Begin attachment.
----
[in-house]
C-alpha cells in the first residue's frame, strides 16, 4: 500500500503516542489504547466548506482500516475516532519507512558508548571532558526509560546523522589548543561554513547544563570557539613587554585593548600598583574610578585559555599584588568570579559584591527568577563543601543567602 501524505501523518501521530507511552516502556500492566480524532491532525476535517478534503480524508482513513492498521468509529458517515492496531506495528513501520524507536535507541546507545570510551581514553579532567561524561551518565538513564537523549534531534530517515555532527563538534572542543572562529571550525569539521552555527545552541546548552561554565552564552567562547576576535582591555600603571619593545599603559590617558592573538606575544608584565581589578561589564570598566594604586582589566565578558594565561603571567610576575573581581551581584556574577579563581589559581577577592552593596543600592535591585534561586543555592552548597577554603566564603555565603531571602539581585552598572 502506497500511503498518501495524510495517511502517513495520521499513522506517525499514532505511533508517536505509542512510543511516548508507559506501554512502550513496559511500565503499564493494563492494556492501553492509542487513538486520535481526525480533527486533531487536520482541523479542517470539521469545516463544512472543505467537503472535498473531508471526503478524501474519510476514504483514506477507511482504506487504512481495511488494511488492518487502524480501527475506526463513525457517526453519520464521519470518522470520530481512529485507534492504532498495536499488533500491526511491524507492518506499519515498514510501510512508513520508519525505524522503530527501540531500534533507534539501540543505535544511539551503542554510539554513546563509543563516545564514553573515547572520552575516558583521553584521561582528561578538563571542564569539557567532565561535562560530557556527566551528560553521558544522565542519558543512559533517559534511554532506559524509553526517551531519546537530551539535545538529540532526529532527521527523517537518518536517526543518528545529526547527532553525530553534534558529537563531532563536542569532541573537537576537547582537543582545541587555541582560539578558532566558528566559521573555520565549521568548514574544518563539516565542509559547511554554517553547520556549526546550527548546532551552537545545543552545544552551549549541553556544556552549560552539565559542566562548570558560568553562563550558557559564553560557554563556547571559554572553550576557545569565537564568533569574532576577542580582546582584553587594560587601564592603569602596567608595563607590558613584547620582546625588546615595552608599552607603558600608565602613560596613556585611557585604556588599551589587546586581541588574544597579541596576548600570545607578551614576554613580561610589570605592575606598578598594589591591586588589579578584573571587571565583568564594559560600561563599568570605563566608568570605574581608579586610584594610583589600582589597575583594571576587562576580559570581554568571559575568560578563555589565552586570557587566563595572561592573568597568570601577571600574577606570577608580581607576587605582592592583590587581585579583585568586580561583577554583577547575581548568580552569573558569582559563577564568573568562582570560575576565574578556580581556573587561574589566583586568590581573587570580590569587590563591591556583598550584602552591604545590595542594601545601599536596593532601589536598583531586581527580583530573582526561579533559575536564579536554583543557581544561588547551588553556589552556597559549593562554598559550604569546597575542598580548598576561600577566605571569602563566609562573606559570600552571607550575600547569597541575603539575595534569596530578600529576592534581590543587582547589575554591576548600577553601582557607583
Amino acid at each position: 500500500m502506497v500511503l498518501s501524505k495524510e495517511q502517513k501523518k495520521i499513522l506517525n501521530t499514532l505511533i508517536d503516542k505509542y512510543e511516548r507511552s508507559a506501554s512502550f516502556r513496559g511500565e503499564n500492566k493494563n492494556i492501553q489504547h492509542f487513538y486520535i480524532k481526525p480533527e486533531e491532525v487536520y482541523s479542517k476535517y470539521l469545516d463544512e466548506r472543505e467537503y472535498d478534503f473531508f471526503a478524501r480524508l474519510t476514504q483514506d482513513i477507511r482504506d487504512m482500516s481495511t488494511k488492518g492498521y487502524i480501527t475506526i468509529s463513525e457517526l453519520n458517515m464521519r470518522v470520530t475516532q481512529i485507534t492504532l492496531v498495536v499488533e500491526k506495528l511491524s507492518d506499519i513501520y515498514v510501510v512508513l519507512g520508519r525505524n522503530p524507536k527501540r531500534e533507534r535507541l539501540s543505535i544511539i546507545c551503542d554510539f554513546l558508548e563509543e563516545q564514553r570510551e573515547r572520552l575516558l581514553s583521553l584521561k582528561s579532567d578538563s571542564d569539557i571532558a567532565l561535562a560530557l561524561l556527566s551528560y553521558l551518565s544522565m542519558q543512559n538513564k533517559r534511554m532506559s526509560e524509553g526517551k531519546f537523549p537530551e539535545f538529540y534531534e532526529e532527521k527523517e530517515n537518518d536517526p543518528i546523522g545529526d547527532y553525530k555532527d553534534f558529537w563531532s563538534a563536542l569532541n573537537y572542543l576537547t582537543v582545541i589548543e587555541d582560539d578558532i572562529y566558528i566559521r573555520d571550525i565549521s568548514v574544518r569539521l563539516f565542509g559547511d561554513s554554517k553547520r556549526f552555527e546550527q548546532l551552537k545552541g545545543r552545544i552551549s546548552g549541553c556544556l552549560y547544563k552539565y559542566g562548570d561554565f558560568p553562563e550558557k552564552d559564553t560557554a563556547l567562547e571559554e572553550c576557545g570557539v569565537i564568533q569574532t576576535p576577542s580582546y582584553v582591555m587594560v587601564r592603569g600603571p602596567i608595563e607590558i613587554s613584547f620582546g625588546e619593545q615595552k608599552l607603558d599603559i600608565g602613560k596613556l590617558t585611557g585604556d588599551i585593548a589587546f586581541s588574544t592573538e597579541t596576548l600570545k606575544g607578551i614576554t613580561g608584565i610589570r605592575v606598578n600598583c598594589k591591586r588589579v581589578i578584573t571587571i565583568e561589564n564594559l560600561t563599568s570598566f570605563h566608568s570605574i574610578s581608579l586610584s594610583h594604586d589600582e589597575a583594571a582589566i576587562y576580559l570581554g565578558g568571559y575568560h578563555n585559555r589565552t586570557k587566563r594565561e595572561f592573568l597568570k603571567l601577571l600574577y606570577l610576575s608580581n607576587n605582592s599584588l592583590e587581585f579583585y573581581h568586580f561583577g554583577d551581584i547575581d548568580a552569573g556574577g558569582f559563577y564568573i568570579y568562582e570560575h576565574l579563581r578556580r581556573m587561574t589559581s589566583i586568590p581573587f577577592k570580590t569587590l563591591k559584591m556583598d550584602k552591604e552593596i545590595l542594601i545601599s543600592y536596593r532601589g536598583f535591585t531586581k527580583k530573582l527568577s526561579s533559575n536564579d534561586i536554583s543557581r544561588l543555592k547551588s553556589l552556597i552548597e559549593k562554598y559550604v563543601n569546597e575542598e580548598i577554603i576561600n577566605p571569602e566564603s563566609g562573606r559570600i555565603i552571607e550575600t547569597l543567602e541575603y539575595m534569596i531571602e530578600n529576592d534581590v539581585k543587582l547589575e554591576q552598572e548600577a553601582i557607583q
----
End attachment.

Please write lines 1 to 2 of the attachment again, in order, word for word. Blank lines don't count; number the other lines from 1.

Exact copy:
[in-house]
C-alpha cells in the first residue's frame, strides 16, 4: 500500500503516542489504547466548506482500516475516532519507512558508548571532558526509560546523522589548543561554513547544563570557539613587554585593548600598583574610578585559555599584588568570579559584591527568577563543601543567602 501524505501523518501521530507511552516502556500492566480524532491532525476535517478534503480524508482513513492498521468509529458517515492496531506495528513501520524507536535507541546507545570510551581514553579532567561524561551518565538513564537523549534531534530517515555532527563538534572542543572562529571550525569539521552555527545552541546548552561554565552564552567562547576576535582591555600603571619593545599603559590617558592573538606575544608584565581589578561589564570598566594604586582589566565578558594565561603571567610576575573581581551581584556574577579563581589559581577577592552593596543600592535591585534561586543555592552548597577554603566564603555565603531571602539581585552598572 502506497500511503498518501495524510495517511502517513495520521499513522506517525499514532505511533508517536505509542512510543511516548508507559506501554512502550513496559511500565503499564493494563492494556492501553492509542487513538486520535481526525480533527486533531487536520482541523479542517470539521469545516463544512472543505467537503472535498473531508471526503478524501474519510476514504483514506477507511482504506487504512481495511488494511488492518487502524480501527475506526463513525457517526453519520464521519470518522470520530481512529485507534492504532498495536499488533500491526511491524507492518506499519515498514510501510512508513520508519525505524522503530527501540531500534533507534539501540543505535544511539551503542554510539554513546563509543563516545564514553573515547572520552575516558583521553584521561582528561578538563571542564569539557567532565561535562560530557556527566551528560553521558544522565542519558543512559533517559534511554532506559524509553526517551531519546537530551539535545538529540532526529532527521527523517537518518536517526543518528545529526547527532553525530553534534558529537563531532563536542569532541573537537576537547582537543582545541587555541582560539578558532566558528566559521573555520565549521568548514574544518563539516565542509559547511554554517553547520556549526546550527548546532551552537545545543552545544552551549549541553556544556552549560552539565559542566562548570558560568553562563550558557559564553560557554563556547571559554572553550576557545569565537564568533569574532576577542580582546582584553587594560587601564592603569602596567608595563607590558613584547620582546625588546615595552608599552607603558600608565602613560596613556585611557585604556588599551589587546586581541588574544597579541596576548600570545607578551614576554613580561610589570605592575606598578598594589591591586588589579578584573571587571565583568564594559560600561563599568570605563566608568570605574581608579586610584594610583589600582589597575583594571576587562576580559570581554568571559575568560578563555589565552586570557587566563595572561592573568597568570601577571600574577606570577608580581607576587605582592592583590587581585579583585568586580561583577554583577547575581548568580552569573558569582559563577564568573568562582570560575576565574578556580581556573587561574589566583586568590581573587570580590569587590563591591556583598550584602552591604545590595542594601545601599536596593532601589536598583531586581527580583530573582526561579533559575536564579536554583543557581544561588547551588553556589552556597559549593562554598559550604569546597575542598580548598576561600577566605571569602563566609562573606559570600552571607550575600547569597541575603539575595534569596530578600529576592534581590543587582547589575554591576548600577553601582557607583